GENEVA (23 May 2019) - Argentina has made significant progress in the protection of privacy, especially over the past three years, but there are still some concerns about key safeguards, a UN human rights expert said on a statement following a 12-day visit to the country.
The Special Rapporteur on the right to privacy, Joseph Cannataci, noted progress in reinforcing the autonomy and increased resources of the data protection authority, and the complete reform and exemplary transparency of the agency tasked with carrying out telephone interceptions.
He also commended increased level of capacity for compliance observance within the country’s spy agency, AFI, the commencement of snap inspections inside military intelligence and the adherence by Argentina to the International Data Protection Convention.
Cannataci expressed concern at the high number of telephone interceptions being carried out, saying this practice should only be done as a last resort. “Police and prosecutors are requesting interceptions to be carried out far too readily and far too frequently,” he said.
The Special Rapporteur also questioned the methodology used in interceptions. “While the rule of law is respected, the system devised to enable use of the intercepted material is antiquated and of poor design which increases risks,” Cannataci said. “The current system results in the flow of millions of physical CDs which are far can easily fall into wrong hands.”
Moreover, he said, a system should be introduced in line with international best practices, whereby investigators are not given the entire contents of intercepted lines but rather only those parts relevant to their investigations.
Cannataci called on Argentina to introduce safeguards on surveillance capabilities and intelligence. “An essential element of oversight already exists in the important work carried out by the Bicameral Commission on intelligence of the Argentine legislature,” he said. “That however is insufficient insofar as the Commission does not exercise its legal ability to its full or have the resources to fully audit the conduct of a specific case, and does not have full access to the contents of a case file.”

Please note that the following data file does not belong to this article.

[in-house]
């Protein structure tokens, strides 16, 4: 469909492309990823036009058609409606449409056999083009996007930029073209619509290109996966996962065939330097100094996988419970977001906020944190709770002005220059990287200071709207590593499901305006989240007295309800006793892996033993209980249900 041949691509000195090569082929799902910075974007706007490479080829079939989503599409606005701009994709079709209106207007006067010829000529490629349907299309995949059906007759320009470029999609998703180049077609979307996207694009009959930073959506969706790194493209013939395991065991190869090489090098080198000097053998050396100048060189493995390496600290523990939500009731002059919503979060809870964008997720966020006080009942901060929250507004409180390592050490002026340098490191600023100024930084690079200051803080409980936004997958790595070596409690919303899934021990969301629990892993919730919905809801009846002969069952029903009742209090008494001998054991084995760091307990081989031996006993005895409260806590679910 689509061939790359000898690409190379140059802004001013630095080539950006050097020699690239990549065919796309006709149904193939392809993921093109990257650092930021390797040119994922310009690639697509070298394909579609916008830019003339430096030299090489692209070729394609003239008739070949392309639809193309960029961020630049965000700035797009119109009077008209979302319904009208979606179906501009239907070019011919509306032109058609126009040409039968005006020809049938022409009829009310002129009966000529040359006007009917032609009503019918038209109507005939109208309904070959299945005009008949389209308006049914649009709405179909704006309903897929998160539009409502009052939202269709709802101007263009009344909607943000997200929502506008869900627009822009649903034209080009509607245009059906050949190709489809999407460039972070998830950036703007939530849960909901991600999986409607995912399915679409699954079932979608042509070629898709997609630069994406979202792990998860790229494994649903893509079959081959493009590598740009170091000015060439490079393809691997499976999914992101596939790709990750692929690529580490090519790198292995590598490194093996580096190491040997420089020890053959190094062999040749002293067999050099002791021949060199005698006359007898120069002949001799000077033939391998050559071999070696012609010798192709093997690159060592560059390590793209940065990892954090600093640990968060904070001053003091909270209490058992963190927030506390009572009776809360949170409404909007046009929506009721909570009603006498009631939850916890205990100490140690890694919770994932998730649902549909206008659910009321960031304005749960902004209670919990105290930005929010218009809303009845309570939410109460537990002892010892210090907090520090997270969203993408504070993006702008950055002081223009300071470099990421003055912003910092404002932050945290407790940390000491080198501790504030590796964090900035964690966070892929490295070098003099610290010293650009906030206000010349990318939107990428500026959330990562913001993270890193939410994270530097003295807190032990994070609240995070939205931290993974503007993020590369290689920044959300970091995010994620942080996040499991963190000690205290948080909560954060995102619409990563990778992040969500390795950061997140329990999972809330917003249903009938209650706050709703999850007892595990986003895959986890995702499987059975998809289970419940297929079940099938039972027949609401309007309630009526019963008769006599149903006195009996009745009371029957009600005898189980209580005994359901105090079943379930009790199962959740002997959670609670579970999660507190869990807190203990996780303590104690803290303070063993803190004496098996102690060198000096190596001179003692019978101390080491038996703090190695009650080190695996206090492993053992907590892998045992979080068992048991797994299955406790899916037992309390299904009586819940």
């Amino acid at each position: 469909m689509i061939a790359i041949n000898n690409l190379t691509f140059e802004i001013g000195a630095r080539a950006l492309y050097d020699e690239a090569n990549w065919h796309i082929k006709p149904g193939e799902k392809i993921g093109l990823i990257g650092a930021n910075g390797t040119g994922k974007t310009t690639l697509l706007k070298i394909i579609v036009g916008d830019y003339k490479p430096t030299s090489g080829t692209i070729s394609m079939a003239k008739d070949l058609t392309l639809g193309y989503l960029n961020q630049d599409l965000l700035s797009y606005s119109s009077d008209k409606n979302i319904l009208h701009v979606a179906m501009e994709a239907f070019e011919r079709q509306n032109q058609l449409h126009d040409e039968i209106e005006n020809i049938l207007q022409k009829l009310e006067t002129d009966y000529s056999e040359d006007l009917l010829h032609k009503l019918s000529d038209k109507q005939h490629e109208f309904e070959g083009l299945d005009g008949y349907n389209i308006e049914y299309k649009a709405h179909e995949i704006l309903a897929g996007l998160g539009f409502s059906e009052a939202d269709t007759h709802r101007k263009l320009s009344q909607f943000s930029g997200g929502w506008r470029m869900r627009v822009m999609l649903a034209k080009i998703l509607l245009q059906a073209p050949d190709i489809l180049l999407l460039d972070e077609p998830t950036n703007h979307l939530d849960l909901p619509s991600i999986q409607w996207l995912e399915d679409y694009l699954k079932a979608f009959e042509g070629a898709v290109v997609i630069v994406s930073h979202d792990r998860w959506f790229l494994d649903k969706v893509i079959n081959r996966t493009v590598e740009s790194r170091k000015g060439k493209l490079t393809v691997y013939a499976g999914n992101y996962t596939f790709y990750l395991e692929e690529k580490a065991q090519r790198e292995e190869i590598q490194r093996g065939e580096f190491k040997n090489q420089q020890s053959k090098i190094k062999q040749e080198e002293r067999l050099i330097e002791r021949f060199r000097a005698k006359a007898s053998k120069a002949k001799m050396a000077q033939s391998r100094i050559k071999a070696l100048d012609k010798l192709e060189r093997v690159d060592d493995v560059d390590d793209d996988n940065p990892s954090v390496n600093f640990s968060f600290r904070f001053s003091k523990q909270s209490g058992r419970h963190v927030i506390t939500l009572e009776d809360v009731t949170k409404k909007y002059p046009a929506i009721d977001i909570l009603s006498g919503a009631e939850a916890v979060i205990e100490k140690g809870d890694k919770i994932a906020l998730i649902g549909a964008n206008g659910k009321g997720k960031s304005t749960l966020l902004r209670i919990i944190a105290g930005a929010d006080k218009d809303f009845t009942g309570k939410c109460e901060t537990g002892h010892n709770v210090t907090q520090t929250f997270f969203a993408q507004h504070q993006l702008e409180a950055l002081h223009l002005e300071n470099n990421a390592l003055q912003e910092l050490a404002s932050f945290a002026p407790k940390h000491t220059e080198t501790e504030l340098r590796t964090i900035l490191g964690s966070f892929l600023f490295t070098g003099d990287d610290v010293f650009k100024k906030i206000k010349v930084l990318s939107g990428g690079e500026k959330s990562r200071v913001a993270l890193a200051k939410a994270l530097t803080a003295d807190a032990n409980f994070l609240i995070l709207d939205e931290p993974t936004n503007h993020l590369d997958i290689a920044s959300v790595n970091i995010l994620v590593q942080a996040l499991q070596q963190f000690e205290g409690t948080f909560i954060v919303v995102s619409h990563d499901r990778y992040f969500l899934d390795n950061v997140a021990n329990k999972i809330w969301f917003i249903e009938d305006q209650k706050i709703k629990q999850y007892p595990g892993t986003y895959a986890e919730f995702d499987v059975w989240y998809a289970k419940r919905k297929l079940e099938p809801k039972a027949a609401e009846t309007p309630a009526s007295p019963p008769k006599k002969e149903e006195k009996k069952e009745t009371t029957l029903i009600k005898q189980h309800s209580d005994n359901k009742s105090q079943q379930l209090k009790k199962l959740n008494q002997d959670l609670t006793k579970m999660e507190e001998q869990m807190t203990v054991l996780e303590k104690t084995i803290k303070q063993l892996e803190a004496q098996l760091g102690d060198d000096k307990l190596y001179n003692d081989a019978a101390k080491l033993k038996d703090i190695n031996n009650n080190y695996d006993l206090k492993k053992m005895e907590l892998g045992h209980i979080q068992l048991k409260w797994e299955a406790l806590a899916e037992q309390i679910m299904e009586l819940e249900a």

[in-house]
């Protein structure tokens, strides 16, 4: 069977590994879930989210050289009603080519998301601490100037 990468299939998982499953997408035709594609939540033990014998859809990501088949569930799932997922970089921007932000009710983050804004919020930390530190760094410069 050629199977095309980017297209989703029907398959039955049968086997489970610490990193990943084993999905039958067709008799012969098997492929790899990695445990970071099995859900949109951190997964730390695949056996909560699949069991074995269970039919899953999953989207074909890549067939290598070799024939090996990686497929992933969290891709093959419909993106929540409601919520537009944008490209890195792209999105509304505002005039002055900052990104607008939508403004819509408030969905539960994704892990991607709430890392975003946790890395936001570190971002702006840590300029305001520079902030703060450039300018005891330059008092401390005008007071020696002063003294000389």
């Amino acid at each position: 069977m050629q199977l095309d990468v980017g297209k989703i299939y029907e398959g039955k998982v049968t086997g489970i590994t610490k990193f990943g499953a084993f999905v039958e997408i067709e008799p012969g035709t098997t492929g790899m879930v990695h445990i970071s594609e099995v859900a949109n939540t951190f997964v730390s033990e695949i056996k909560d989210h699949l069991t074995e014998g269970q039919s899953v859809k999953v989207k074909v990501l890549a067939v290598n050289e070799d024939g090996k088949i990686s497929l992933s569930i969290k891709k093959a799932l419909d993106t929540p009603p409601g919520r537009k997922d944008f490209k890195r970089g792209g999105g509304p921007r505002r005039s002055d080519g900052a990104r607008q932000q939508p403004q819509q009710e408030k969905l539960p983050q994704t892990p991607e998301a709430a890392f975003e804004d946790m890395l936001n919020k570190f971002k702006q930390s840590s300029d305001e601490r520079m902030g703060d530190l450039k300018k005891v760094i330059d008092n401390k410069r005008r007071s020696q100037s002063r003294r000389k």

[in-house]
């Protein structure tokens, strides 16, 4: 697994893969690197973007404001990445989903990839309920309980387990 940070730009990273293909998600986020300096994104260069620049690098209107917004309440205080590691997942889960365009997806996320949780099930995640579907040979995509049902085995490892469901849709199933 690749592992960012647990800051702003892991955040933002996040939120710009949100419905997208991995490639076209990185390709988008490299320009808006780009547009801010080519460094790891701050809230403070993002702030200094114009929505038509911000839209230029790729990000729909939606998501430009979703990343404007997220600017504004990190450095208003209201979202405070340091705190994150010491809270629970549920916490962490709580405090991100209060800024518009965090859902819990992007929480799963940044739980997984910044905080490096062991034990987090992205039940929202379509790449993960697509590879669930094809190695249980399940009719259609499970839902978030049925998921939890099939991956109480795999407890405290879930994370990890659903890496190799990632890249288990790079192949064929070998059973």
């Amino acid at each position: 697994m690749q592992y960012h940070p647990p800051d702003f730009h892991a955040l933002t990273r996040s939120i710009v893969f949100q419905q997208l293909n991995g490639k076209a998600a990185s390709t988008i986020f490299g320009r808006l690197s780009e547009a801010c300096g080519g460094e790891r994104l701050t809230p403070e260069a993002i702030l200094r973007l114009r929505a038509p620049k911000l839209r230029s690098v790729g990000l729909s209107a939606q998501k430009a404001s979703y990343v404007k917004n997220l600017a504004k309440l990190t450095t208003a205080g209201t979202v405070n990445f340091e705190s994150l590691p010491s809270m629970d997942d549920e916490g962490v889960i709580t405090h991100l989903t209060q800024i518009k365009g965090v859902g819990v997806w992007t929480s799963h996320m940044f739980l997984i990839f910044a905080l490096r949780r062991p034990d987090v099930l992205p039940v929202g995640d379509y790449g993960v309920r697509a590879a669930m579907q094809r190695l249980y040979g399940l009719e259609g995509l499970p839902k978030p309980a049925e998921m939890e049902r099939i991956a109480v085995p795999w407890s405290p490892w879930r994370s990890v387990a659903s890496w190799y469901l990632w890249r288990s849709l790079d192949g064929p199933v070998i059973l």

The Special Rapporteur recommended the creation of an independent body to complement the work of the Bicameral Commission. It should include a mix of senior judges, ICT technical staff and experienced domain experts who have full authority to carry out snap-checks of both intelligence agencies and police services in order to assess whether the surveillance was legal, necessary and proportionate.
The Special Rapporteur also expressed concern about the increased interest in, and actual deployment of, number-plate and facial recognition technologies without adequate use of privacy impact assessment methodologies.
Mr. Joseph Cannataci (Malta) was appointed as the first Special Rapporteur on the right to privacy by the Human Rights Council in July 2015. He is an academic who has had a pioneering role in the development on data protection, privacy law and technology law. A UK Chartered Information Technology Professional & Fellow of the British Computer Society, he also continues to act as Expert Consultant to a number of international organisations.
The Special Rapporteurs are part of what is known as the Special Procedures of the Human Rights Council. Special Procedures, the largest body of independent experts in the UN Human Rights system, is the general name of the Council’s independent fact-finding and monitoring mechanisms that address either specific country situations or thematic issues in all parts of the world. Special Procedures experts work on a voluntary basis; they are not UN staff and do not receive a salary for their work. They are independent from any government or organization and serve in their individual capacity.
UN Human Rights, Country Page –Argentina
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